It was hard to get a good picture, but the mountains were gorgeous from this view.

The photos don't give this place any justice.  It was seriously one of the most beautiful places I have seen, and I'm sure there are many more to see in the next 10 weeks.  

Monday, January 18, 2010

Service Learning

I'm on a blogging roll tonight apparently.

We've been getting a lot of updates in our e-mail the last week or two with some last minute tips and information before we set off.  One of these e-mails contained the long-awaited info on the site of our Service Learning trip.  [UWEC requires a minimum of 30 hours of community service before graduation.]  One of the main reasons I chose Costa Rica as my study abroad program was because of the Service Learning project, so I had been anxiously awaiting to find out where we'd be going.

The program coordinators, Ana and Maria, chose the proposal to help the Yorkín Women's Project in the Carribean/Talamanca region of Costa Rica, which is about 6 hours south of San Jose [refer to last blog post for a map of the country :)].

I can't even express with the best words how absolutely ecstatic I am to do this.  It's going to be incredibly hard work but the pay-off will be much greater for this community.  The Bribrí women came together to develop The Yorkín Women's House project sixteen years ago in efforts to help their community become independent of outside influences so as to retain their culture and reverse the effects of alcoholism and machista attitudes that were quickly taking ahold of the community members' lifestyles.  They created their own resources by beginning to grow their own food and developed new sources of tourism-based income by educating themselves and building three rustic lodges to welcome and accommodate visitors.  About a year ago, one of the lodges was destroyed when a nearby river flooded.  We will be spending 10 days in the jungle with the Bribrí indigenous community helping to rebuild this lodge and also to teach English and Art to the community's school-aged children.  Just two quick reasons why I'm pumped:  1) After the drive down, we will be traveling another hour by canoe to reach the community, and 2) There is no electricity in this village.  How many people are excited to have no electricity?  'Cuz I am!!!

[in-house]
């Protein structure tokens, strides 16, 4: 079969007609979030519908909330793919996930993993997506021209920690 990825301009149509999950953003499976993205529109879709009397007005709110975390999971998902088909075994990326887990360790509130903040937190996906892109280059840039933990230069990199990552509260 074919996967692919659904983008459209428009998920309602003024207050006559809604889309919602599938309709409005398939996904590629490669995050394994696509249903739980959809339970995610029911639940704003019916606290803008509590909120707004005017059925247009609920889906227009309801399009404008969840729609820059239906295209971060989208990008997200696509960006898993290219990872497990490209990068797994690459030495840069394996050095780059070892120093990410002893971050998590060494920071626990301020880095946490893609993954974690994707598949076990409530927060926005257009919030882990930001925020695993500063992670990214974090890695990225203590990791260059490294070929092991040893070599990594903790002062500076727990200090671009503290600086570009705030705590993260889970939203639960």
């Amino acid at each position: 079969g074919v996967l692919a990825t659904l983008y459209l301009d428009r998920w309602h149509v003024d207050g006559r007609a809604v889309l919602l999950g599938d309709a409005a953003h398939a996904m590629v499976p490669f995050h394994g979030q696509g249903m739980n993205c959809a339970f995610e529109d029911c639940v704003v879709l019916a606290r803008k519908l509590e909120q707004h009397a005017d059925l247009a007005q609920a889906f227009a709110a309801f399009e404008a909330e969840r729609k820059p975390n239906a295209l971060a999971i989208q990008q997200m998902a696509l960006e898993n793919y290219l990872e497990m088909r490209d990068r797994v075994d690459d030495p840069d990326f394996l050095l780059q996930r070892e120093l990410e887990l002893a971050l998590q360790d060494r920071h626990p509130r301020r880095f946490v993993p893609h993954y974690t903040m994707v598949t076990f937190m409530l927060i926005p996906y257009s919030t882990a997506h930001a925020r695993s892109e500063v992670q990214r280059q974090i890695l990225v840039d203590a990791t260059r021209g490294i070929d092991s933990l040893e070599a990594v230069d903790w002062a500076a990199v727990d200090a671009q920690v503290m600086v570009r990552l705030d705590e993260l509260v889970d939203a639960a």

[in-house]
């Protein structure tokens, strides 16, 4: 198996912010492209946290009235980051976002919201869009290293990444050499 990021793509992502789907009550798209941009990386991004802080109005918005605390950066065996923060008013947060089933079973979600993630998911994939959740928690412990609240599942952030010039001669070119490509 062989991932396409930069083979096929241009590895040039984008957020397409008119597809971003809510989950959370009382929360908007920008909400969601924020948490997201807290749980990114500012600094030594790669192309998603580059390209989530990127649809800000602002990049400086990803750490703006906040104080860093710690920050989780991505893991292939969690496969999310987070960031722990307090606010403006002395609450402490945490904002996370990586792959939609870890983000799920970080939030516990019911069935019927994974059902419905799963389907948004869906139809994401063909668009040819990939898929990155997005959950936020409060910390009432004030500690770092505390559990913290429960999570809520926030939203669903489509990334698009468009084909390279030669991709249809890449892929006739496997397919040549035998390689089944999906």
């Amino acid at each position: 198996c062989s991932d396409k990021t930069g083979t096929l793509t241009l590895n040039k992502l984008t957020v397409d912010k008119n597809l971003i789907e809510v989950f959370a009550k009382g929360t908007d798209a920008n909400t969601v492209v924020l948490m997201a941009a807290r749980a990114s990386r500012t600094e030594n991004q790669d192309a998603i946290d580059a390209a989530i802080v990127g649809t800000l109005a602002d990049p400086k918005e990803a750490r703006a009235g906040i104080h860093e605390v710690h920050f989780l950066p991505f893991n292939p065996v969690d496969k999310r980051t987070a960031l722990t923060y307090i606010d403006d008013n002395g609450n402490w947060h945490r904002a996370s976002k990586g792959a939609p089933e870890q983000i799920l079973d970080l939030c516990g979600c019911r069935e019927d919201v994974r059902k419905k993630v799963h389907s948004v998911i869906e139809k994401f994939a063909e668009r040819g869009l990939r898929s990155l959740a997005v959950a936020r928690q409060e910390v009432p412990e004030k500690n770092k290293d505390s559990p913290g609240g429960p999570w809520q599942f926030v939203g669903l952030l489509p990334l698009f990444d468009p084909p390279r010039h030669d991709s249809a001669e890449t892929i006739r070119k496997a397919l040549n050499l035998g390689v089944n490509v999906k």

This is going to be one of those events that really shows both yourself and others what you're made of deep down.  It's not going to be easy to rebuild this lodge; it's going to take a lot of patience and a lot of diligence.  I think about the little things I complain about each day and the things I constantly take for granted and I really can't wait to go and have it all put into perspective.  I can't wait to wake up every morning knowing that I'm going to go work on a project that is having a positive effect on someone's life.

Can You Walk There?

Today my dad asked me if he could walk to Costa Rica.  He was kidding, of course, but he didn't know if he'd need to cross a body of water to get to me if he ever decided to take on the challenge.
So I decided it is probably a good idea to post a map or two for those of you reading this who aren't very good at geography (Don't worry; that's a lot of people).

Costa Rica is in Central America and is bordered by Nicaragua (to the north) and Panama (to the south).  I believe it's about the size of West Virginia, but don't quote me on that.  We're taking a trip to Nicaragua sometime during the four months, I can't remember the exact date, and I'm also considering traveling to Panama for Spring Break.

Here's a map of the country itself.  San Jose is the capital, and where I'll be staying is a small city about 10 minutes outside of there called San Isidro de Heredia.

I know this is kind of boring stuff, but if you're a geography nerd and like to know where places are (which, if you're a true geog. nerd you should already know but I'll let you have this one) then this was for you.